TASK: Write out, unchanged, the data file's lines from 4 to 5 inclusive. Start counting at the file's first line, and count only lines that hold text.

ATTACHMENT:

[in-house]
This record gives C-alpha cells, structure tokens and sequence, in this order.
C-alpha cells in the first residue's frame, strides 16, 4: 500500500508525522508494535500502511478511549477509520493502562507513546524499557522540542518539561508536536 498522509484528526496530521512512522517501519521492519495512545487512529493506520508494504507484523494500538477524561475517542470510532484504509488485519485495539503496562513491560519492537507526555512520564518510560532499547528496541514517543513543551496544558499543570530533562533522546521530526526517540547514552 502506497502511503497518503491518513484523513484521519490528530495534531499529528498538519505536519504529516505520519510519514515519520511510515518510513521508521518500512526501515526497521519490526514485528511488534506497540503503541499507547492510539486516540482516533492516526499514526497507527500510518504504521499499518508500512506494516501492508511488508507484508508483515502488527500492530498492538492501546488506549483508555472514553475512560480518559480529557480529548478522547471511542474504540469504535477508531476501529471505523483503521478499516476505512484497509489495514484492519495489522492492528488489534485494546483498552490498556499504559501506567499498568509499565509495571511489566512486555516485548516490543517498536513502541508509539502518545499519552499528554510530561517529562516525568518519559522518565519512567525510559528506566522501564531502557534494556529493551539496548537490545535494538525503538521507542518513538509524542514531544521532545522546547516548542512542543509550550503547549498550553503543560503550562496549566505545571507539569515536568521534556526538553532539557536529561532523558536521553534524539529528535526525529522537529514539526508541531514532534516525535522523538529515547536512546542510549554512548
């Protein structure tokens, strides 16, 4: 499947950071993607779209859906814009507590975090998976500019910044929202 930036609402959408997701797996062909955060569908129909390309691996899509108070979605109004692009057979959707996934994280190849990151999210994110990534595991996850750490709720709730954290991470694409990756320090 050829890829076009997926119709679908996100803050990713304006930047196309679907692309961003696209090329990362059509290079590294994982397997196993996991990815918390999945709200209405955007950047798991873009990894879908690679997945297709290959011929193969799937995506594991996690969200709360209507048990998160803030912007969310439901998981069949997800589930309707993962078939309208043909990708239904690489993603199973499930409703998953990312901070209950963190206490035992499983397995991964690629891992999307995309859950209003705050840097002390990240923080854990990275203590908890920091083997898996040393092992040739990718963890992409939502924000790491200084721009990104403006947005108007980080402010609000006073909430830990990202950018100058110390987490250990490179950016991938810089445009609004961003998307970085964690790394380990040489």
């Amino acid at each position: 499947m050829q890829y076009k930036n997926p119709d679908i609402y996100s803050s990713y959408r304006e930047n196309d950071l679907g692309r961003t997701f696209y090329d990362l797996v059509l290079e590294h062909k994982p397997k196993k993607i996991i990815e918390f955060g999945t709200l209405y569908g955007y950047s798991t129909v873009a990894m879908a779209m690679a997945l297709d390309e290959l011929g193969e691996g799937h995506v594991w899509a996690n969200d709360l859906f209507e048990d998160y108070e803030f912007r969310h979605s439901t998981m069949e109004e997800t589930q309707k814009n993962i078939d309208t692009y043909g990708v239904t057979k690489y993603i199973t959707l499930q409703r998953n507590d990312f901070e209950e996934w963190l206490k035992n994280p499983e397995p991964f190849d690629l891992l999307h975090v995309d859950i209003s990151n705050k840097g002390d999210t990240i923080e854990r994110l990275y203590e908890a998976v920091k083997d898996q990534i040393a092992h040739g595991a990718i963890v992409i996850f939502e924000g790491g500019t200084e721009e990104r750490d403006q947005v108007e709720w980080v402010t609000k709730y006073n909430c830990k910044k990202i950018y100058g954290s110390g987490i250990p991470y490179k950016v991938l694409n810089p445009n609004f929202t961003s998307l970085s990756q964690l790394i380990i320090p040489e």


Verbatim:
């Protein structure tokens, strides 16, 4: 499947950071993607779209859906814009507590975090998976500019910044929202 930036609402959408997701797996062909955060569908129909390309691996899509108070979605109004692009057979959707996934994280190849990151999210994110990534595991996850750490709720709730954290991470694409990756320090 050829890829076009997926119709679908996100803050990713304006930047196309679907692309961003696209090329990362059509290079590294994982397997196993996991990815918390999945709200209405955007950047798991873009990894879908690679997945297709290959011929193969799937995506594991996690969200709360209507048990998160803030912007969310439901998981069949997800589930309707993962078939309208043909990708239904690489993603199973499930409703998953990312901070209950963190206490035992499983397995991964690629891992999307995309859950209003705050840097002390990240923080854990990275203590908890920091083997898996040393092992040739990718963890992409939502924000790491200084721009990104403006947005108007980080402010609000006073909430830990990202950018100058110390987490250990490179950016991938810089445009609004961003998307970085964690790394380990040489």
């Amino acid at each position: 499947m050829q890829y076009k930036n997926p119709d679908i609402y996100s803050s990713y959408r304006e930047n196309d950071l679907g692309r961003t997701f696209y090329d990362l797996v059509l290079e590294h062909k994982p397997k196993k993607i996991i990815e918390f955060g999945t709200l209405y569908g955007y950047s798991t129909v873009a990894m879908a779209m690679a997945l297709d390309e290959l011929g193969e691996g799937h995506v594991w899509a996690n969200d709360l859906f209507e048990d998160y108070e803030f912007r969310h979605s439901t998981m069949e109004e997800t589930q309707k814009n993962i078939d309208t692009y043909g990708v239904t057979k690489y993603i199973t959707l499930q409703r998953n507590d990312f901070e209950e996934w963190l206490k035992n994280p499983e397995p991964f190849d690629l891992l999307h975090v995309d859950i209003s990151n705050k840097g002390d999210t990240i923080e854990r994110l990275y203590e908890a998976v920091k083997d898996q990534i040393a092992h040739g595991a990718i963890v992409i996850f939502e924000g790491g500019t200084e721009e990104r750490d403006q947005v108007e709720w980080v402010t609000k709730y006073n909430c830990k910044k990202i950018y100058g954290s110390g987490i250990p991470y490179k950016v991938l694409n810089p445009n609004f929202t961003s998307l970085s990756q964690l790394i380990i320090p040489e």